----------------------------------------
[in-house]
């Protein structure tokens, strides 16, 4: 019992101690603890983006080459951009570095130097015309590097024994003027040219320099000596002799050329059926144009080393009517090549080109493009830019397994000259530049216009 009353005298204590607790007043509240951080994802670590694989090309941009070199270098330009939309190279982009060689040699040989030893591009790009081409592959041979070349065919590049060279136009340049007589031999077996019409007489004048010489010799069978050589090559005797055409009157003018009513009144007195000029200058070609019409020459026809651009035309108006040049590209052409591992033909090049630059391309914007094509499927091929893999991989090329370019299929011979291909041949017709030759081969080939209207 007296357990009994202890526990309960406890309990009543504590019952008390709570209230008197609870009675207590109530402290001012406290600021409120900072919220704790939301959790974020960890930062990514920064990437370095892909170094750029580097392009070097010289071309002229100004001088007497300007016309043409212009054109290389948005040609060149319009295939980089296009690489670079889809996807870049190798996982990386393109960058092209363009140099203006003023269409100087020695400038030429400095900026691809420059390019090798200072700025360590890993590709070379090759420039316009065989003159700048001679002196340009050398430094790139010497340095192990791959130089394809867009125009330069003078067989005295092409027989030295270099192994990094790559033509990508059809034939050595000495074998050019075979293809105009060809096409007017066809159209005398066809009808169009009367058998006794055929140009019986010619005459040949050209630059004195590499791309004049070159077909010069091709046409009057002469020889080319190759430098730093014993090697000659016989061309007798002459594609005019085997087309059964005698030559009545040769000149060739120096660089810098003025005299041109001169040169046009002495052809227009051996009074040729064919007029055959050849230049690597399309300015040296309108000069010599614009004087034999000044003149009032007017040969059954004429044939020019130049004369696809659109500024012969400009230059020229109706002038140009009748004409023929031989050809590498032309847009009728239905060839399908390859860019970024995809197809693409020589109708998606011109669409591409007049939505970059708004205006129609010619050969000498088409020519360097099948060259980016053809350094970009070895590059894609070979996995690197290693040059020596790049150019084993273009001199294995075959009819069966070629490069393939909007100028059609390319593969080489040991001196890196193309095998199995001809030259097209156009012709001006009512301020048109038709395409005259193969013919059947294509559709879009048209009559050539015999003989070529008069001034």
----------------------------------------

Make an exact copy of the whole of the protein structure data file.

[in-house]
């Protein structure tokens, strides 16, 4: 019992101690603890983006080459951009570095130097015309590097024994003027040219320099000596002799050329059926144009080393009517090549080109493009830019397994000259530049216009 009353005298204590607790007043509240951080994802670590694989090309941009070199270098330009939309190279982009060689040699040989030893591009790009081409592959041979070349065919590049060279136009340049007589031999077996019409007489004048010489010799069978050589090559005797055409009157003018009513009144007195000029200058070609019409020459026809651009035309108006040049590209052409591992033909090049630059391309914007094509499927091929893999991989090329370019299929011979291909041949017709030759081969080939209207 007296357990009994202890526990309960406890309990009543504590019952008390709570209230008197609870009675207590109530402290001012406290600021409120900072919220704790939301959790974020960890930062990514920064990437370095892909170094750029580097392009070097010289071309002229100004001088007497300007016309043409212009054109290389948005040609060149319009295939980089296009690489670079889809996807870049190798996982990386393109960058092209363009140099203006003023269409100087020695400038030429400095900026691809420059390019090798200072700025360590890993590709070379090759420039316009065989003159700048001679002196340009050398430094790139010497340095192990791959130089394809867009125009330069003078067989005295092409027989030295270099192994990094790559033509990508059809034939050595000495074998050019075979293809105009060809096409007017066809159209005398066809009808169009009367058998006794055929140009019986010619005459040949050209630059004195590499791309004049070159077909010069091709046409009057002469020889080319190759430098730093014993090697000659016989061309007798002459594609005019085997087309059964005698030559009545040769000149060739120096660089810098003025005299041109001169040169046009002495052809227009051996009074040729064919007029055959050849230049690597399309300015040296309108000069010599614009004087034999000044003149009032007017040969059954004429044939020019130049004369696809659109500024012969400009230059020229109706002038140009009748004409023929031989050809590498032309847009009728239905060839399908390859860019970024995809197809693409020589109708998606011109669409591409007049939505970059708004205006129609010619050969000498088409020519360097099948060259980016053809350094970009070895590059894609070979996995690197290693040059020596790049150019084993273009001199294995075959009819069966070629490069393939909007100028059609390319593969080489040991001196890196193309095998199995001809030259097209156009012709001006009512301020048109038709395409005259193969013919059947294509559709879009048209009559050539015999003989070529008069001034």